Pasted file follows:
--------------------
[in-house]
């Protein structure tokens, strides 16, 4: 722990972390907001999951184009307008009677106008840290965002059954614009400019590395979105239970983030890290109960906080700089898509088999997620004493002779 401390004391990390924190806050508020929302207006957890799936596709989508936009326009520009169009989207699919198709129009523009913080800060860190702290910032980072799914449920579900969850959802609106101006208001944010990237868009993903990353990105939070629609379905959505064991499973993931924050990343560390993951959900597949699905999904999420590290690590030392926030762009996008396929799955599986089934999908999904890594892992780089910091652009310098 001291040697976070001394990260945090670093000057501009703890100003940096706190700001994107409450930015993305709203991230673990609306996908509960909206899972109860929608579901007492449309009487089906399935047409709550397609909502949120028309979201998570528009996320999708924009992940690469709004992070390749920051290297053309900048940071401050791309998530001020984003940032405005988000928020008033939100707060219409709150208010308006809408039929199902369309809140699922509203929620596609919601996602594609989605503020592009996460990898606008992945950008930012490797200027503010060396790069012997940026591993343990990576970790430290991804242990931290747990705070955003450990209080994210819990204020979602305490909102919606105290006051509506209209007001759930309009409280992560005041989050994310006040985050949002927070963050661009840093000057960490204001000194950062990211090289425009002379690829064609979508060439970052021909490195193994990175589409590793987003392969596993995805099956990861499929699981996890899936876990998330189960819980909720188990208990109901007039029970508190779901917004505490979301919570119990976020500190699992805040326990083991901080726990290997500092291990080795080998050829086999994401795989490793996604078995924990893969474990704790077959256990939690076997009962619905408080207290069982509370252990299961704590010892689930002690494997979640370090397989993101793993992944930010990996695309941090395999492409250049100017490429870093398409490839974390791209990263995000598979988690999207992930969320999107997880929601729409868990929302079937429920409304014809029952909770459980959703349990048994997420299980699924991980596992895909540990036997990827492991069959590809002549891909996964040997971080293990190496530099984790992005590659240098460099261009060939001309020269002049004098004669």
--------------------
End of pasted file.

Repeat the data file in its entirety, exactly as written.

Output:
[in-house]
């Protein structure tokens, strides 16, 4: 722990972390907001999951184009307008009677106008840290965002059954614009400019590395979105239970983030890290109960906080700089898509088999997620004493002779 401390004391990390924190806050508020929302207006957890799936596709989508936009326009520009169009989207699919198709129009523009913080800060860190702290910032980072799914449920579900969850959802609106101006208001944010990237868009993903990353990105939070629609379905959505064991499973993931924050990343560390993951959900597949699905999904999420590290690590030392926030762009996008396929799955599986089934999908999904890594892992780089910091652009310098 001291040697976070001394990260945090670093000057501009703890100003940096706190700001994107409450930015993305709203991230673990609306996908509960909206899972109860929608579901007492449309009487089906399935047409709550397609909502949120028309979201998570528009996320999708924009992940690469709004992070390749920051290297053309900048940071401050791309998530001020984003940032405005988000928020008033939100707060219409709150208010308006809408039929199902369309809140699922509203929620596609919601996602594609989605503020592009996460990898606008992945950008930012490797200027503010060396790069012997940026591993343990990576970790430290991804242990931290747990705070955003450990209080994210819990204020979602305490909102919606105290006051509506209209007001759930309009409280992560005041989050994310006040985050949002927070963050661009840093000057960490204001000194950062990211090289425009002379690829064609979508060439970052021909490195193994990175589409590793987003392969596993995805099956990861499929699981996890899936876990998330189960819980909720188990208990109901007039029970508190779901917004505490979301919570119990976020500190699992805040326990083991901080726990290997500092291990080795080998050829086999994401795989490793996604078995924990893969474990704790077959256990939690076997009962619905408080207290069982509370252990299961704590010892689930002690494997979640370090397989993101793993992944930010990996695309941090395999492409250049100017490429870093398409490839974390791209990263995000598979988690999207992930969320999107997880929601729409868990929302079937429920409304014809029952909770459980959703349990048994997420299980699924991980596992895909540990036997990827492991069959590809002549891909996964040997971080293990190496530099984790992005590659240098460099261009060939001309020269002049004098004669």